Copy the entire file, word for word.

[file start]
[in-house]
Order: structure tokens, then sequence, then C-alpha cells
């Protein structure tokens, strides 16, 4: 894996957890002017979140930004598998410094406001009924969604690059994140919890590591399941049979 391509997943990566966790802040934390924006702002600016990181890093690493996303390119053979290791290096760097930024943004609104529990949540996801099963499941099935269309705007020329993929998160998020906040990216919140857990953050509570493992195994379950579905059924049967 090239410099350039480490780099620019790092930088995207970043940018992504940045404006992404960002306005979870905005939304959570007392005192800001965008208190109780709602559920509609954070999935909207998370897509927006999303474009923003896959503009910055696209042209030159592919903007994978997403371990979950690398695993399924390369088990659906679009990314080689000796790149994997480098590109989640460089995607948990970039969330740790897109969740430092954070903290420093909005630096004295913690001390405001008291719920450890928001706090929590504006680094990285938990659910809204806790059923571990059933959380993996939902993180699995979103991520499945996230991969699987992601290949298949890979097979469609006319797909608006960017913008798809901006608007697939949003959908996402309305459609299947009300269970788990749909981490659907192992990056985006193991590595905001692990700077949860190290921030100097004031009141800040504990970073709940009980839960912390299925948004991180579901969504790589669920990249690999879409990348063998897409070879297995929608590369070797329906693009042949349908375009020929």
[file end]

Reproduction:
[in-house]
Order: structure tokens, then sequence, then C-alpha cells
């Protein structure tokens, strides 16, 4: 894996957890002017979140930004598998410094406001009924969604690059994140919890590591399941049979 391509997943990566966790802040934390924006702002600016990181890093690493996303390119053979290791290096760097930024943004609104529990949540996801099963499941099935269309705007020329993929998160998020906040990216919140857990953050509570493992195994379950579905059924049967 090239410099350039480490780099620019790092930088995207970043940018992504940045404006992404960002306005979870905005939304959570007392005192800001965008208190109780709602559920509609954070999935909207998370897509927006999303474009923003896959503009910055696209042209030159592919903007994978997403371990979950690398695993399924390369088990659906679009990314080689000796790149994997480098590109989640460089995607948990970039969330740790897109969740430092954070903290420093909005630096004295913690001390405001008291719920450890928001706090929590504006680094990285938990659910809204806790059923571990059933959380993996939902993180699995979103991520499945996230991969699987992601290949298949890979097979469609006319797909608006960017913008798809901006608007697939949003959908996402309305459609299947009300269970788990749909981490659907192992990056985006193991590595905001692990700077949860190290921030100097004031009141800040504990970073709940009980839960912390299925948004991180579901969504790589669920990249690999879409990348063998897409070879297995929608590369070797329906693009042949349908375009020929």